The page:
Liam's dark nights
IF you are in search of a break from Arnold Schwarzenneger - and who isn't - try Liam Neeson in Darkman (World, 9.30pm). This is a deliriously energetic comic-book movie from Sam Raimi, the young mastermind behind the uproariously funny and gory Evil Dead movies.
Raimi arrived in Hollywood as recently as 1990 to make this ambitious and hallucinatory adventure. It had a relatively low budget but Raimi infuses it with the kind of manic cinematic virtuosity that Batman was so badly lacking. One critic referred to Darkman as a 30s horror film on LSD.
Neeson plays Peyton Westlake, a scientist working on a formula for artificial skin. His big problem is that the pseudo-skin just doesn't last long enough. After 99 minutes the cells decompose and turn into a bubbling goo. During a power failure, however, Peyton discovers that the skin lives much longer in the dark.
To cut a short story even shorter - Darkman is 96 minutes and it is a shame it isn't longer - Peyton's girlfriend (Frances McDormand) uncovers some illegal goings-on involving a megalomanic property developer (Colin Friels), whose henchman is played by Robert G. Durant, otherwise known as L.A. Law's Larry Drake. There is a nasty accident and Peyton is presumed dead, but is secretly saved by an odd doctor who nurses him back to health. The doctor is Jenny Agutter, in an unbilled role. One of her assistants is played by film director John Landis.
Agutter tries out a radical new therapy on her patient, severing some of his nerves to prevent the pain messages from his burns reaching his brain. The unanticipated and unfortunate side-effect is that Peyton becomes a raving, superhuman madman. He escapes, returns to his destroyed lab, and begins to plot his revenge.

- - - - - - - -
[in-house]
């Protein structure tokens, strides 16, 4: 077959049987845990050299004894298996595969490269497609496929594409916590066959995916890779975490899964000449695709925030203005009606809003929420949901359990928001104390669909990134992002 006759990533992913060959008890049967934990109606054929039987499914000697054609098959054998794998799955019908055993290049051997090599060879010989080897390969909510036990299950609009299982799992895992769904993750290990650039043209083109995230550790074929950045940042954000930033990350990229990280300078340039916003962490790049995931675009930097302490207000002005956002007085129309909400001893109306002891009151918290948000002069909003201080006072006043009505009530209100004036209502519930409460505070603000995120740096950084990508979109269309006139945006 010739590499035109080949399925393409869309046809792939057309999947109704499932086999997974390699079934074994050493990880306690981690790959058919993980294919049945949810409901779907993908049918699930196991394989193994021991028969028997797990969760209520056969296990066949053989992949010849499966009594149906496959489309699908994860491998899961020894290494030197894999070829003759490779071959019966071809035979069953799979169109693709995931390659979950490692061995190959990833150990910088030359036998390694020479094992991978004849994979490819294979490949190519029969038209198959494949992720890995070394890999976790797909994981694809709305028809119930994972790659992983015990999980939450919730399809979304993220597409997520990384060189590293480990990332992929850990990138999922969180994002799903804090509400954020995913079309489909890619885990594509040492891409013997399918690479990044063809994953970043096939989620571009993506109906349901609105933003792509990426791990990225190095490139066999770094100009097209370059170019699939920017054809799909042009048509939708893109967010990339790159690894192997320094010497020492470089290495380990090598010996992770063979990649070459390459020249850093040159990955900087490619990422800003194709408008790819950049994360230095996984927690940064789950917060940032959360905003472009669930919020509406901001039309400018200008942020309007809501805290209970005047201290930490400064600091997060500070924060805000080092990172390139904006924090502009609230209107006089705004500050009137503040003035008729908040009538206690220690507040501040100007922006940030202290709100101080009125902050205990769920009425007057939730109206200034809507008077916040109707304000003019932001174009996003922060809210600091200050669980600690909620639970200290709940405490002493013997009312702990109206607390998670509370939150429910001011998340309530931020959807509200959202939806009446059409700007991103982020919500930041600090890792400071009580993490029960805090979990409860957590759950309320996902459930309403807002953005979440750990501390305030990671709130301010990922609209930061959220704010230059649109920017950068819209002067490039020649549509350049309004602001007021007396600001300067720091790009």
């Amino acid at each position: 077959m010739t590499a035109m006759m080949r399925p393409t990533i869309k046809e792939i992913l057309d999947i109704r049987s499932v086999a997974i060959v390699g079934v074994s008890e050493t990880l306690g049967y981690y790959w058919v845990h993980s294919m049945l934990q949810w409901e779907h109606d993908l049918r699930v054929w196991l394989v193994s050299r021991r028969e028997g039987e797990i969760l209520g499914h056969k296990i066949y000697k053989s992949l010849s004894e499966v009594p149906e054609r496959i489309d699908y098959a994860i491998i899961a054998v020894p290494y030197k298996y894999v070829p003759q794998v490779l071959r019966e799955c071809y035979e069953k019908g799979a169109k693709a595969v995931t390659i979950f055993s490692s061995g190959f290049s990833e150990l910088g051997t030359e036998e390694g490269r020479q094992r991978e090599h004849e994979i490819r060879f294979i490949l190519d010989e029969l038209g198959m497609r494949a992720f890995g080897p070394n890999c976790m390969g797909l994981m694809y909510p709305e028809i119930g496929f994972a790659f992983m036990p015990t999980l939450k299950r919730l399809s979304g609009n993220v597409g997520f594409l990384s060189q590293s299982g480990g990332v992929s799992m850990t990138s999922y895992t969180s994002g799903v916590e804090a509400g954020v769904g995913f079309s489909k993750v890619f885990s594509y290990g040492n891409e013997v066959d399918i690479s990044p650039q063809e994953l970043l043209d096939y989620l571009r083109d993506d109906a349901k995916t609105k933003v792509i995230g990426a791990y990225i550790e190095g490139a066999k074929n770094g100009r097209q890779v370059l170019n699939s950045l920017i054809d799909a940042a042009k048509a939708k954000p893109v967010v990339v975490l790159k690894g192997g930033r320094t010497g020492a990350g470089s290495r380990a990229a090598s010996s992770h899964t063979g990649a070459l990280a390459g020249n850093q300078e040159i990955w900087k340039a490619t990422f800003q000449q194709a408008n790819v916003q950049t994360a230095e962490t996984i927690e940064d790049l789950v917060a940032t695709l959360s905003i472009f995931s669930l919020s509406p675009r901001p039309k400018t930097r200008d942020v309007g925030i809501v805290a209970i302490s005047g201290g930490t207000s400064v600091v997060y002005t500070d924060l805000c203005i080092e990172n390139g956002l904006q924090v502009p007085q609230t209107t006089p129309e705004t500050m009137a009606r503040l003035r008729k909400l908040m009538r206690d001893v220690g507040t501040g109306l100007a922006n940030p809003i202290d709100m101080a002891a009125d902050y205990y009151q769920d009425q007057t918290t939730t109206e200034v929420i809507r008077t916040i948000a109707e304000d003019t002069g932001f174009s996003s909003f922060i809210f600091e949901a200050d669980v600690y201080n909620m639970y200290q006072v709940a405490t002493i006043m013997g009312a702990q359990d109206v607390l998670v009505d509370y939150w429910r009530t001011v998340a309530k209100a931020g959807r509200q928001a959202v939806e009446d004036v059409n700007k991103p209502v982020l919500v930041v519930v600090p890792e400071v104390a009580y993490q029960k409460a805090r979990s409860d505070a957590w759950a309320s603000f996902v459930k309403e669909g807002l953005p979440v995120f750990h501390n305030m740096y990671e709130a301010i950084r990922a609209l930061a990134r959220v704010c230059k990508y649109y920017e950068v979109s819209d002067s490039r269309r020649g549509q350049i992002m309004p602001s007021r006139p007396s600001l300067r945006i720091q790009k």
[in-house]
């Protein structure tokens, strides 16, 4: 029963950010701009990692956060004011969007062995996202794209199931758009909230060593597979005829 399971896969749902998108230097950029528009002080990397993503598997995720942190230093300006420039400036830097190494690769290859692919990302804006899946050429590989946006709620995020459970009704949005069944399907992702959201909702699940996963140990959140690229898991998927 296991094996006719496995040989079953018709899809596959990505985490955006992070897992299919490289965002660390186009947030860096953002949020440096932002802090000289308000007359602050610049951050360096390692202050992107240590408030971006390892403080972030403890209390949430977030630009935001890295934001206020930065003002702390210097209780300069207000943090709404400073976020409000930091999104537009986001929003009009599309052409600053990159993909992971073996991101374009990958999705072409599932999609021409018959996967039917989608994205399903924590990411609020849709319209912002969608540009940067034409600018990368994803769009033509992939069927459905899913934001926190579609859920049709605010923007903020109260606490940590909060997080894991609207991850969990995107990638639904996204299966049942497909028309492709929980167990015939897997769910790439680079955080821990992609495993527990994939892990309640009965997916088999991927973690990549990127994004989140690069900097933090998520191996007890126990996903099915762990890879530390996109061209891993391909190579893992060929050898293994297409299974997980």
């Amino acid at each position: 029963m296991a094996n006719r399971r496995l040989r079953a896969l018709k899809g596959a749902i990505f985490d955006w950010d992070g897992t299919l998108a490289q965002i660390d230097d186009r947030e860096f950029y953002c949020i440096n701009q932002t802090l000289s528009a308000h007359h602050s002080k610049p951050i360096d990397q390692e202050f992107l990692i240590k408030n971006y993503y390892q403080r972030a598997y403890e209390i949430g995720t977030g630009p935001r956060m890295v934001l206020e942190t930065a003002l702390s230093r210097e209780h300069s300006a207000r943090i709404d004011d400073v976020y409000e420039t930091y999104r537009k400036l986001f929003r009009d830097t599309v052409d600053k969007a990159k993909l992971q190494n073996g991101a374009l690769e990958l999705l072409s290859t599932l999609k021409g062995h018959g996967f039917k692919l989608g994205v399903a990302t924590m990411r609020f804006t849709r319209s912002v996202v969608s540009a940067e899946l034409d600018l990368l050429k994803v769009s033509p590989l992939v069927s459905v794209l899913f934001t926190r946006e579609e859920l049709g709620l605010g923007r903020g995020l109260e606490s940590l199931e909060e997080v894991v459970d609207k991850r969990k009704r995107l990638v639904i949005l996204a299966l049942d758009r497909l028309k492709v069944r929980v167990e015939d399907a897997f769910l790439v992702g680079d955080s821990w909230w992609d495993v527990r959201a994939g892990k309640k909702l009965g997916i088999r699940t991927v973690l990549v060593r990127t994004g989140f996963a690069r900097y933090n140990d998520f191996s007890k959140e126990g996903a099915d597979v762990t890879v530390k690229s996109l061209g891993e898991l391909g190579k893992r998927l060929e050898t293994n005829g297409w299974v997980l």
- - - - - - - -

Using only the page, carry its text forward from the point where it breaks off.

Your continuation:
There is little about Darkman that is conventional, but it boasts the right look and the right sound - thanks to a thundering mock operatic score from Batman composer Danny Elfman. Neeson makes an excellent flawed hero - better than he was in Schindler's List - and the movie's general eccentricities turn it into compulsive viewing.
ARNIE, of course, would never play anyone with deficiencies. He would certainly not play a man with bad skin. His role is that of a conventional wild-west hero - the same role he plays in Commando (Pearl, 9.30pm).
He is ''intelligent, cool under pressure, physically imposing, an expert in the use of martial arts and combat weaponry'' (the publicist's words, not mine). He is Colonel John Matrix, former leader of a special operations taskforce assigned to political hot spots around the globe.
But now Matrix is retired and living a quiet life under a new identity with his daughter. Until she is kidnapped by vengeful goons working for a South American dictator who Matrix helped topple from power.
Commando is for indiscriminating action fans. It toys with humour, but the laughs are obliterated by the obligatory quota of silly violence. Arnie's love interest and unexpected ally is an air hostess named Cindy, played by Rae Dawn Chong.
IN Carrott's Commercial Breakdown (Pearl, 8.30pm), British comedian Jasper Carrott sets out to prove that the commercials are often better than the programmes that interrupt them. He casts his eye over commercials from 18 countries, some of which go back 30 years, to an innocent age when television was in black and white and Arnie was in nappies.
THERE are two films for insomniacs, but neither is worth having a sleepless night over. Maybe Baby (World, 12.55pm) was on not so long ago. It stars Jane Curtin as a woman who has everything except a baby.
In The Haunting Of Sarah Hardy (Pearl, 12.40pm) a young heiress (Sela Ward) is woken in the night by the sound of her dead mother playing her harpsichord. She is playing the same sonata she played the night she went out and got herself drowned. Morgan Fairchild also stars.
THE 1976 thriller Lipstick (STAR Plus, 4.30am) marked Mariel Hemingway's feature debut but is otherwise notable for nothing at all. She plays a beautiful model who is brutally raped and is forced to take justice into her own hands. The cast is good (Anne Bancroft, Margaux Hemingway and Chris Sarandon) but the film itself is instantly forgettable. It bombed and is even difficult to find on video.